First Fleet to Australia 1787

First Fleet to Australia 1787

On the recommendation of Joseph Banks, botanist and explorer, the eastern coast of New South Wales was selected to become the new penal colony to relieve pressure on the overcrowded prisons and prison hulks in Britain.

This was an ambitious undertaking by any standard and ‘farmer’ Captain Arthur Phillip, was the man selected to command the operation.

Let us take a moment to consider what was being asked and decided upon.

Convicts from all over the counties were meant to be taken to relieve pressure on their gaols but in the event most came from gaols in London and Middlesex.

The ship The Charlotte

The Charlotte leaves Portsmouth bound for Botany Bay

First fleet to Australia conditions

These prisoners were in a pretty awful physical condition, diseased and malnourished,  they would be at sea for months and when they arrived in Australia, there was much to do to make a settlement.

On board ship conditions were harsh. The convicts spent much of their time below decks, with a bucket for water and a bucket for waste, which was carried away on deck to dispose of. Despite this, the cramped conditions meant disease could spread very quickly and dysentery and cholera were common. Vermin also carried disease. They were given small rations of flour and salted meat. Exercise was limited to an occasional walk around the deck. Women convicts endured sexual harassment although some traded sex for food. In consequence venereal diseases were also a problem.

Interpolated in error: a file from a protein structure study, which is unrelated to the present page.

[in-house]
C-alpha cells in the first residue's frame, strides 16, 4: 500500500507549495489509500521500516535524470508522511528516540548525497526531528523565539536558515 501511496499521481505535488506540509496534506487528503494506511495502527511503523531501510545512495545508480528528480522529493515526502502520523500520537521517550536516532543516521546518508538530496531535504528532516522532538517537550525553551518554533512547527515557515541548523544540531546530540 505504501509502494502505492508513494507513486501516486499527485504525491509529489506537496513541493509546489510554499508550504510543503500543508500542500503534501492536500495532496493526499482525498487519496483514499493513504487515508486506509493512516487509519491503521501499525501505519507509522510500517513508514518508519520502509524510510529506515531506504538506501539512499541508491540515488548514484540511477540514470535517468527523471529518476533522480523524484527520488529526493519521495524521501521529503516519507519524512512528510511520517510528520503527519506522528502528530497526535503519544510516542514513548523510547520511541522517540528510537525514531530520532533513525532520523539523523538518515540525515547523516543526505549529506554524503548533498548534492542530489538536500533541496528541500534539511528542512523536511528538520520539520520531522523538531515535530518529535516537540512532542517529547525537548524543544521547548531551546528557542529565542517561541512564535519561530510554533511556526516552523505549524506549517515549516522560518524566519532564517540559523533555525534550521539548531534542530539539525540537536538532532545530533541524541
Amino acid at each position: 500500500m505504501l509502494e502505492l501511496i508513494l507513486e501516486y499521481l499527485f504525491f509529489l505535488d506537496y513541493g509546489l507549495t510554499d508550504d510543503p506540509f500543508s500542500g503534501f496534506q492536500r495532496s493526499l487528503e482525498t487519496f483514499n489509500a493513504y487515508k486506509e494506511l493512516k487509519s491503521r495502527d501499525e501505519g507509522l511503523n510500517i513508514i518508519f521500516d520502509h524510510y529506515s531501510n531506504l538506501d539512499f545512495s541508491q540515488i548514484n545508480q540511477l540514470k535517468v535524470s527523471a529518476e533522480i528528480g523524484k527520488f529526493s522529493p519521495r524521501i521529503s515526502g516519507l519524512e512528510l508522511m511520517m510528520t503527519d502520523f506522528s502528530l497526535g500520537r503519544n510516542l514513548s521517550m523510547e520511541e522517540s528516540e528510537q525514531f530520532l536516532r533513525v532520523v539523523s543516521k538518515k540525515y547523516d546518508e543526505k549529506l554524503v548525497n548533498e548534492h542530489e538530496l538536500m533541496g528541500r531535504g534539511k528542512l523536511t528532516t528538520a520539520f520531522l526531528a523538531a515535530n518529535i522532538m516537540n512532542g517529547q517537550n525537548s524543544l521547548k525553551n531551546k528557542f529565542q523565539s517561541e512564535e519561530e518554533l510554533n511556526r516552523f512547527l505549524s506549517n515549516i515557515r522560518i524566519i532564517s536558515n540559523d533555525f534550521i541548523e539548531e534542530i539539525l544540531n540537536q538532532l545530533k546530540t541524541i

The officers and marines had better conditions, being given decent rations and living quarters. Captain Phillips was not a wantonly cruel nor a stupid man. He wanted his convicts to arrive well enough to undertake the work needed to secure the new settlement. A sick group of convicts was no use to him.

Eleven ships finally sailed from Portsmouth on 13th May 1787.

First fleet to Australia names

Approximately 775 listed convicts were on board. Click here for a list of first fleet convict names which has been compiled as a guide for those researching their ancestors. It is quite humbling to read the names of people who were removed so far from there home.

To find out more facts about the first fleet, there is nowhere better to start than Project Gutenberg Australia 

To see contemporary news reports of the sailing visit The London Gazette .



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